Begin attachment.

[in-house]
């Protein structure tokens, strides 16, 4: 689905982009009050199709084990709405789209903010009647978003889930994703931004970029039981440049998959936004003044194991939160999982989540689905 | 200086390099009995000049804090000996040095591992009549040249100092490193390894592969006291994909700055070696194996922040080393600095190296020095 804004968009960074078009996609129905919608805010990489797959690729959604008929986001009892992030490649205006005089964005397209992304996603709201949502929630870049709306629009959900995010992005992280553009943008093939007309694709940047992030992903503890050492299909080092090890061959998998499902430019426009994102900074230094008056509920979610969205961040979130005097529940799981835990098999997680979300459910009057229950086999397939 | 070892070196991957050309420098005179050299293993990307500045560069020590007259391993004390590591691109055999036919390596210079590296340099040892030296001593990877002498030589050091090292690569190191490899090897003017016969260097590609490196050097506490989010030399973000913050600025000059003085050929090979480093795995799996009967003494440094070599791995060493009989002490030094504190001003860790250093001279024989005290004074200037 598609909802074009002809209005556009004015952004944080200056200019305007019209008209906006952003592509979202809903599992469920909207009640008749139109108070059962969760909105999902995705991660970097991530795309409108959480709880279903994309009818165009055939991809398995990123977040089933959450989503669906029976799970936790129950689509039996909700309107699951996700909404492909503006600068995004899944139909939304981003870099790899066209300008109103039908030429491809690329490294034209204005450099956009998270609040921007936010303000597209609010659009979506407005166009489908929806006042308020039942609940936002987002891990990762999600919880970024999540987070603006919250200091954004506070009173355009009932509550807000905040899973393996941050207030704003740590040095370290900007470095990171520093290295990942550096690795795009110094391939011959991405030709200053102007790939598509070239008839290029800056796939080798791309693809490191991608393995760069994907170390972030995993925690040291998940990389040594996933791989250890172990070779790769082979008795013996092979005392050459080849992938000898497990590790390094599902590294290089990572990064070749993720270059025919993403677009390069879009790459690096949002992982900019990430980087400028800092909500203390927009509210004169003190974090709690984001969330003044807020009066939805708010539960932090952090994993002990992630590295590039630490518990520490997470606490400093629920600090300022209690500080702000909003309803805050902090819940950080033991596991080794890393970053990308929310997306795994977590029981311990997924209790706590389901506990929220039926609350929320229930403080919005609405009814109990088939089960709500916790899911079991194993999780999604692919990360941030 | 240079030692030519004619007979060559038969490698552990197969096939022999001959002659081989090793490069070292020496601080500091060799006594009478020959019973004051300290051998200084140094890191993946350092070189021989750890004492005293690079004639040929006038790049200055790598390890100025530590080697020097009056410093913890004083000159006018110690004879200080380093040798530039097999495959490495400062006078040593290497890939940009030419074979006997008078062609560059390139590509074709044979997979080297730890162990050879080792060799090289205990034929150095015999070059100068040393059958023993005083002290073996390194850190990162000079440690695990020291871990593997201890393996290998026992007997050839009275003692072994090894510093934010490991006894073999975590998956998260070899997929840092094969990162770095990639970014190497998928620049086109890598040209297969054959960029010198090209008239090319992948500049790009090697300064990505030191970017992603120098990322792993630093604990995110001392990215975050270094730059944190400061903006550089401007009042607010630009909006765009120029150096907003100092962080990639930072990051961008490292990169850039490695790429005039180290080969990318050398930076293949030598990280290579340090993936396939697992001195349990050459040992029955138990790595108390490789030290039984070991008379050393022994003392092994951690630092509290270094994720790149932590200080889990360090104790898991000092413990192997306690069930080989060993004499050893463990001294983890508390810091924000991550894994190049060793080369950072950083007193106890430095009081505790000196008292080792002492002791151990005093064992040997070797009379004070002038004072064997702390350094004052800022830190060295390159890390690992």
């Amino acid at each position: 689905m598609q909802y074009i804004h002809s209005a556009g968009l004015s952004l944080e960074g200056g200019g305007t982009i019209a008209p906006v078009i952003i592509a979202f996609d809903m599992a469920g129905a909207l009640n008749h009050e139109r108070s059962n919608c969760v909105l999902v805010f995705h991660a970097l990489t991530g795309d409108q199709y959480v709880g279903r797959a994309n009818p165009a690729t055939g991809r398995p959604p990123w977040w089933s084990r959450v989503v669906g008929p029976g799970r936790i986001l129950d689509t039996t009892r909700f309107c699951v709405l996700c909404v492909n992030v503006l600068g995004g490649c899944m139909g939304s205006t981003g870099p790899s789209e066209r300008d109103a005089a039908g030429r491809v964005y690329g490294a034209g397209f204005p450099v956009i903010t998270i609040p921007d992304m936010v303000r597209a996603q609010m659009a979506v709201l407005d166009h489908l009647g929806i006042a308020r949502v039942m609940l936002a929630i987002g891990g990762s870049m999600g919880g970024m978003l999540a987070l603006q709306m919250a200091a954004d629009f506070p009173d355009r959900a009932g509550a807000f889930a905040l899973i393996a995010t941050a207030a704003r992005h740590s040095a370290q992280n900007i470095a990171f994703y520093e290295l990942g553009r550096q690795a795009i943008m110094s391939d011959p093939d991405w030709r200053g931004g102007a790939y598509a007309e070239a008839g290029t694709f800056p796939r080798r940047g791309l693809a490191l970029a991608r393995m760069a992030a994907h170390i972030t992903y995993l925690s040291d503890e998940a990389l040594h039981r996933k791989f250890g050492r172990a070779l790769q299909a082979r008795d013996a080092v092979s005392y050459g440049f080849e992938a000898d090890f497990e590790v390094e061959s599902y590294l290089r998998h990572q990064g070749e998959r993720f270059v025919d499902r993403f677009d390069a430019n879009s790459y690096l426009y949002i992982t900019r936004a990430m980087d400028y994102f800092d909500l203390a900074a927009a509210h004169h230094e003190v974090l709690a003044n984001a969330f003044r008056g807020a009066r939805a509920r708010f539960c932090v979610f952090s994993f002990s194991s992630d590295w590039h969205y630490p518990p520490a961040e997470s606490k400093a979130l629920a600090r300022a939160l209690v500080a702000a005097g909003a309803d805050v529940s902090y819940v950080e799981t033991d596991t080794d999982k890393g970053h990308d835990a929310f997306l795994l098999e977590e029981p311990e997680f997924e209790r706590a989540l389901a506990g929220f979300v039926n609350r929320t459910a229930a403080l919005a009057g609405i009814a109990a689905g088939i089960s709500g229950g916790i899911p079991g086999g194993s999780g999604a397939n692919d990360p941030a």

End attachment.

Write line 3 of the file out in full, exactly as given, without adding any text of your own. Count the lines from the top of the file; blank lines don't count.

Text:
């Amino acid at each position: 689905m598609q909802y074009i804004h002809s209005a556009g968009l004015s952004l944080e960074g200056g200019g305007t982009i019209a008209p906006v078009i952003i592509a979202f996609d809903m599992a469920g129905a909207l009640n008749h009050e139109r108070s059962n919608c969760v909105l999902v805010f995705h991660a970097l990489t991530g795309d409108q199709y959480v709880g279903r797959a994309n009818p165009a690729t055939g991809r398995p959604p990123w977040w089933s084990r959450v989503v669906g008929p029976g799970r936790i986001l129950d689509t039996t009892r909700f309107c699951v709405l996700c909404v492909n992030v503006l600068g995004g490649c899944m139909g939304s205006t981003g870099p790899s789209e066209r300008d109103a005089a039908g030429r491809v964005y690329g490294a034209g397209f204005p450099v956009i903010t998270i609040p921007d992304m936010v303000r597209a996603q609010m659009a979506v709201l407005d166009h489908l009647g929806i006042a308020r949502v039942m609940l936002a929630i987002g891990g990762s870049m999600g919880g970024m978003l999540a987070l603006q709306m919250a200091a954004d629009f506070p009173d355009r959900a009932g509550a807000f889930a905040l899973i393996a995010t941050a207030a704003r992005h740590s040095a370290q992280n900007i470095a990171f994703y520093e290295l990942g553009r550096q690795a795009i943008m110094s391939d011959p093939d991405w030709r200053g931004g102007a790939y598509a007309e070239a008839g290029t694709f800056p796939r080798r940047g791309l693809a490191l970029a991608r393995m760069a992030a994907h170390i972030t992903y995993l925690s040291d503890e998940a990389l040594h039981r996933k791989f250890g050492r172990a070779l790769q299909a082979r008795d013996a080092v092979s005392y050459g440049f080849e992938a000898d090890f497990e590790v390094e061959s599902y590294l290089r998998h990572q990064g070749e998959r993720f270059v025919d499902r993403f677009d390069a430019n879009s790459y690096l426009y949002i992982t900019r936004a990430m980087d400028y994102f800092d909500l203390a900074a927009a509210h004169h230094e003190v974090l709690a003044n984001a969330f003044r008056g807020a009066r939805a509920r708010f539960c932090v979610f952090s994993f002990s194991s992630d590295w590039h969205y630490p518990p520490a961040e997470s606490k400093a979130l629920a600090r300022a939160l209690v500080a702000a005097g909003a309803d805050v529940s902090y819940v950080e799981t033991d596991t080794d999982k890393g970053h990308d835990a929310f997306l795994l098999e977590e029981p311990e997680f997924e209790r706590a989540l389901a506990g929220f979300v039926n609350r929320t459910a229930a403080l919005a009057g609405i009814a109990a689905g088939i089960s709500g229950g916790i899911p079991g086999g194993s999780g999604a397939n692919d990360p941030a």